Winter is almost here and there has been quite the buzz about the expectation for this upcoming season. We’re feeling very confident the upcoming winter will be colder and snowier than last winter, but that isn’t saying too much. Between December 1st 2015 and February 28th 2016, Portland averaged a temperature of 31.2 degrees. It was the 2nd warmest on record at the Jetport. The city received only 41 inches of snow during that time frame which was well below normal.
The driving weather feature behind the warm winter of 2015-16 was the state of the El Nino Southern Ossoliation Index or ENSO. Last winter was an El Nino winter, and was one of the strongest on record in fact. So what is El Nino?
While entertaining, it has nothing to do with Chris Farley on Saturday Night Live, but more to do with an abnormal warming of the Eastern and Central Pacific Ocean.
The warmer sea surface temperatures typically configure the jetstream in a way that provides the northern tier of the country with a warmer than normal winter. That’s exactly what happened winter 2015-16.
ENSO index shifted neutral and then negative over the summer. For a period this summer it appeared we would be heading for a La Nina this winter.
La Nina is just the opposite of El Nino which is a cooling of the Eastern and Central Pacific ocean. Here’s the current Sea Surface Temperature Anomalies for October and you can clearly see the ribbon of cooler than normal ocean temperatures.
It’s becoming more clear however the this winter will be a weak La Nina at most and most likely transitioning toward neutral by late winter and early spring.
This winter should not be a “typical” La Nina winter though as the ENSO numbers suggest weak La Nina early and then most likely becoming neutral by late winter and spring. So what does this all mean for us here in the northeast?
I’m not a huge fan for seasonal forecasts for obvious reasons. Forecasting New England weather is often challenging just several days out, never mind a few months in advance. There are methods though that in my opinion that can give us a general idea of the kind of weather we can expect. This method is a step above educated guess in my book.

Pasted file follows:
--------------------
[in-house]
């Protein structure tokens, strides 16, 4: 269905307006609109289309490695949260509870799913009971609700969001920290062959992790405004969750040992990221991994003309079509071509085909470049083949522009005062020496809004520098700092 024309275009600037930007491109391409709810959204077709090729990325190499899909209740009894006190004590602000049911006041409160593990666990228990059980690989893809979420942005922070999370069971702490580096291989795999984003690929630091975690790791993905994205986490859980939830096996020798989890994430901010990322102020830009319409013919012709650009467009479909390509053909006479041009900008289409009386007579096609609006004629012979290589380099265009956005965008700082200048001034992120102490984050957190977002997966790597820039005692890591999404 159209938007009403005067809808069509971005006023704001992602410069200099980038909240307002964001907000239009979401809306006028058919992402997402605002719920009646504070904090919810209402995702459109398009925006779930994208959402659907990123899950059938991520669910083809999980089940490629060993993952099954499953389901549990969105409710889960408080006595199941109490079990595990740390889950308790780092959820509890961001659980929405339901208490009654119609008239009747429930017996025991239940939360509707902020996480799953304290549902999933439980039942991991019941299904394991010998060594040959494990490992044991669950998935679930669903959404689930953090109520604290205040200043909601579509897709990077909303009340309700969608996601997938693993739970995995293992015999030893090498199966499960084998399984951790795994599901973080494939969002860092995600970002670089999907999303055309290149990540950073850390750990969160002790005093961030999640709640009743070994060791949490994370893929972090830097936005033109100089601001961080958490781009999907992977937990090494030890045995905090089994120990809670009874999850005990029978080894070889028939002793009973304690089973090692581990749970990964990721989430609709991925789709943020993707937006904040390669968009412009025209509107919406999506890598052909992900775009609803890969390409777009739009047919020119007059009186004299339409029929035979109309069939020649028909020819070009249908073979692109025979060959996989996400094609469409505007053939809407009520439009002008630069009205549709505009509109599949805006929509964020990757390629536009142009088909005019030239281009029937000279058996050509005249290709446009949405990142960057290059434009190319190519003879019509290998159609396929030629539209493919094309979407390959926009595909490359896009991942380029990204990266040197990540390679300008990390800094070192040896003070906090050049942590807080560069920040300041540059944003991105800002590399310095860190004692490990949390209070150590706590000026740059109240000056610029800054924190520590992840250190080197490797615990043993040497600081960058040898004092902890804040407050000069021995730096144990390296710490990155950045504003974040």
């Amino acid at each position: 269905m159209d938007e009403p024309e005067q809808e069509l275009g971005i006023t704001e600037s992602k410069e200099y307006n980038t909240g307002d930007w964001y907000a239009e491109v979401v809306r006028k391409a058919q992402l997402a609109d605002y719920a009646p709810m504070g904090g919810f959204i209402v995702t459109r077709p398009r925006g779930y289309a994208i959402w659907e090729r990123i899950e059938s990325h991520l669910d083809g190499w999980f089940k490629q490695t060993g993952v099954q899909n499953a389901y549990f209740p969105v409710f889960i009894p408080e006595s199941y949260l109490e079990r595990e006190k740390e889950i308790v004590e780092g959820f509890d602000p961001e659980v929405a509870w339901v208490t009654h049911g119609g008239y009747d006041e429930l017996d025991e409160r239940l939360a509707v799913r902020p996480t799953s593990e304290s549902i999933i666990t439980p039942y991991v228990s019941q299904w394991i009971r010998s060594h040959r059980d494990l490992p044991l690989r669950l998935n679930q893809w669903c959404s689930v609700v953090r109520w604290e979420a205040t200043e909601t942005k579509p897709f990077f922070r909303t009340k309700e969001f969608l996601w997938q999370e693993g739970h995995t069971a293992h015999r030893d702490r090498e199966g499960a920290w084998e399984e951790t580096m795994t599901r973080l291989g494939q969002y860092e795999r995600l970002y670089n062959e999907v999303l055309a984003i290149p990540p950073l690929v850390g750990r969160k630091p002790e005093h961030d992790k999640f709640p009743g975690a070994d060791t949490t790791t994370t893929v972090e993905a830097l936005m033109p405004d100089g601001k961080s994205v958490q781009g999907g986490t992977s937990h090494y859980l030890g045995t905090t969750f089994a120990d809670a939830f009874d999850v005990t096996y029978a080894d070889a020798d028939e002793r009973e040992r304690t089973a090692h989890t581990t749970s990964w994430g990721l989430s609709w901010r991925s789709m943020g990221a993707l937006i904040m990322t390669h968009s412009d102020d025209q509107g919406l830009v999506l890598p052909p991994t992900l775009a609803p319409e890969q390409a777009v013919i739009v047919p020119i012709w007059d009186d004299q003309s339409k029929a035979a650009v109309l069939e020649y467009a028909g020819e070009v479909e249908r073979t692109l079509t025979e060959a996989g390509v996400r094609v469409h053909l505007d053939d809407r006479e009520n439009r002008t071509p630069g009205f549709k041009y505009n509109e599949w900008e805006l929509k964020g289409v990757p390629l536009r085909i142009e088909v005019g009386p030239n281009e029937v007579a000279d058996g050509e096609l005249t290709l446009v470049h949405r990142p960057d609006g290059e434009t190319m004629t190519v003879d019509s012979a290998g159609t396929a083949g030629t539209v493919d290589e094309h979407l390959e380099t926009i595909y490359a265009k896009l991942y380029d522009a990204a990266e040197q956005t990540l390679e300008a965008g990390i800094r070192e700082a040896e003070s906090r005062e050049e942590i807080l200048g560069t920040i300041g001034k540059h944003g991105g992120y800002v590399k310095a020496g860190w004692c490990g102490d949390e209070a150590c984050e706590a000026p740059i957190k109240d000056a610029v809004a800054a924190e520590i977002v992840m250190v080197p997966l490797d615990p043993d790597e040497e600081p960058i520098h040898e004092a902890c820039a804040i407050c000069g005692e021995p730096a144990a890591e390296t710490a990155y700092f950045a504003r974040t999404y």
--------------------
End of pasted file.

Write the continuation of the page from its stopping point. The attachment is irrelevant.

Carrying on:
Lets first look at all the winter seasons that had a weak La Nina transitioning neutral by late winter or spring going back to 1950. They are.
The temperature and precipitation anomalies for those years between December and February looked like this. The core of the colder than normal temperatures was centered in the Northern Plains and Western Great Lakes. Precipitation was slightly above normal in Northeast but not by much.
Of those winters coming off of an El Nino the previous winter are
Those three seasons looked like this for temperature and precipitation.
Another variable we like to keep an eye on heading into the winter months is the Arctic Oscillation or AO. When the AO is negative, that typically provides northern latitudes with more long wave troughs and ridges.
And is expected to remain negative into the winter.
Finally the winters that were weak La Nina, transitioning neutral, off a previous El Nino Winter, and also had a negative AO were.
Both were big winter’s in the northeast and looked like this.
These analog years would suggest a colder and snowy winter here in the northeast. Lets bring some of the modeling into the picture now. Just like in the analog years above, we’ll look specifically at the three month period of December through February. Both the JMA and CFSv2 hint at a lower heights and “troughing” over the Great Lakes/Northeast and “Ridging” over the west. That type of pattern would likely result in frequent chances of storms in the northeast.
Furthermore, the models are not nearly as cool as the analog years outlined above would suggest. It is worth mentioning, modeling during the cold 2015 winter was warm in the northeast as well. That was the February Portland recorded the coldest on record, not only at the Jetport, but all other observing sites going back to the 1800’s. For what it’s worth, here’s the three month temperature anomalies.
My temperature forecast is based on analog years outlined above combined with the warmer solutions suggested in computer forecast modeling. The coldest part of the nations (relative to normal) is likely to be west of northern New England from the northern Plains through the Great Lakes. New England should see a more normal temperature set up for winter 2016-17.
My precipitation forecast is developed in a similar fashion combining analog years and forecast modeling. Based on that, I anticipate northern New England will experience above normal precipitation and slightly above normal snowfall December through February.
It’s also worth mentioning there’s a strong signal of normal to above normal snowfall in both November and December. 9 out of 12 winters studied (75% ) of them had normal to above normal snow early winter. That combined with current and European model weeklies are giving me higher confidence we’ll get into a snowier early winter than previous years.
Full disclaimer, while there’s nothing I can do to influence the weather (wish I could), I’m advocating a snowy winter for selfish reasons. My family and I enjoy skiing and snowshoeing during the winter months, and we love living in Maine for that reason. We already have our first snowman under our belts. Last weekend we took a ride up to the mountains for that specific reason.
Odds are there there will be many more chances in the coming months. I’d love to see your weather photos and reports this winter. A good way to connect is through social media here. Thanks for reading.